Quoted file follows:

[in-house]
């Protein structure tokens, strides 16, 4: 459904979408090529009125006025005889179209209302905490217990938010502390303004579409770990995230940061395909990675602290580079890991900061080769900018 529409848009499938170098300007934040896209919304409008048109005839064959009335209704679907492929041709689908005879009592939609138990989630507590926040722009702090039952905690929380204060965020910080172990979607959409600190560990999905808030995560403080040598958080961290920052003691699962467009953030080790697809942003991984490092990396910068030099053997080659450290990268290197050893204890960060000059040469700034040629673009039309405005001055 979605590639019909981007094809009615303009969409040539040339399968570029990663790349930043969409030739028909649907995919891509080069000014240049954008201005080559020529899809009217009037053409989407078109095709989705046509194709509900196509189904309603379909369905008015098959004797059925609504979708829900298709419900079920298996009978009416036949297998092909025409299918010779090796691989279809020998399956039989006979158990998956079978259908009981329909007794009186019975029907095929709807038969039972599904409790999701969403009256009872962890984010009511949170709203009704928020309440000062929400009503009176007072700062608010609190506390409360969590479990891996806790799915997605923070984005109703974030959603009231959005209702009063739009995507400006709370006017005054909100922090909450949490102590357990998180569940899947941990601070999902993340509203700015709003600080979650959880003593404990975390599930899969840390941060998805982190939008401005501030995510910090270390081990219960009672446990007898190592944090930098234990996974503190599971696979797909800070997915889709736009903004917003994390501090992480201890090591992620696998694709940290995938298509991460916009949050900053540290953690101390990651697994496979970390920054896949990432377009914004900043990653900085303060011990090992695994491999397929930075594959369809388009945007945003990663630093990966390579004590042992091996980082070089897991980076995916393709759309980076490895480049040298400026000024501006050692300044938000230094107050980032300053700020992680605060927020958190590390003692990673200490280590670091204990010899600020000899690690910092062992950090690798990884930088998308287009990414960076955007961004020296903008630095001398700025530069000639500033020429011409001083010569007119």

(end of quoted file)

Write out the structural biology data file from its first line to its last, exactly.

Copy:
[in-house]
């Protein structure tokens, strides 16, 4: 459904979408090529009125006025005889179209209302905490217990938010502390303004579409770990995230940061395909990675602290580079890991900061080769900018 529409848009499938170098300007934040896209919304409008048109005839064959009335209704679907492929041709689908005879009592939609138990989630507590926040722009702090039952905690929380204060965020910080172990979607959409600190560990999905808030995560403080040598958080961290920052003691699962467009953030080790697809942003991984490092990396910068030099053997080659450290990268290197050893204890960060000059040469700034040629673009039309405005001055 979605590639019909981007094809009615303009969409040539040339399968570029990663790349930043969409030739028909649907995919891509080069000014240049954008201005080559020529899809009217009037053409989407078109095709989705046509194709509900196509189904309603379909369905008015098959004797059925609504979708829900298709419900079920298996009978009416036949297998092909025409299918010779090796691989279809020998399956039989006979158990998956079978259908009981329909007794009186019975029907095929709807038969039972599904409790999701969403009256009872962890984010009511949170709203009704928020309440000062929400009503009176007072700062608010609190506390409360969590479990891996806790799915997605923070984005109703974030959603009231959005209702009063739009995507400006709370006017005054909100922090909450949490102590357990998180569940899947941990601070999902993340509203700015709003600080979650959880003593404990975390599930899969840390941060998805982190939008401005501030995510910090270390081990219960009672446990007898190592944090930098234990996974503190599971696979797909800070997915889709736009903004917003994390501090992480201890090591992620696998694709940290995938298509991460916009949050900053540290953690101390990651697994496979970390920054896949990432377009914004900043990653900085303060011990090992695994491999397929930075594959369809388009945007945003990663630093990966390579004590042992091996980082070089897991980076995916393709759309980076490895480049040298400026000024501006050692300044938000230094107050980032300053700020992680605060927020958190590390003692990673200490280590670091204990010899600020000899690690910092062992950090690798990884930088998308287009990414960076955007961004020296903008630095001398700025530069000639500033020429011409001083010569007119």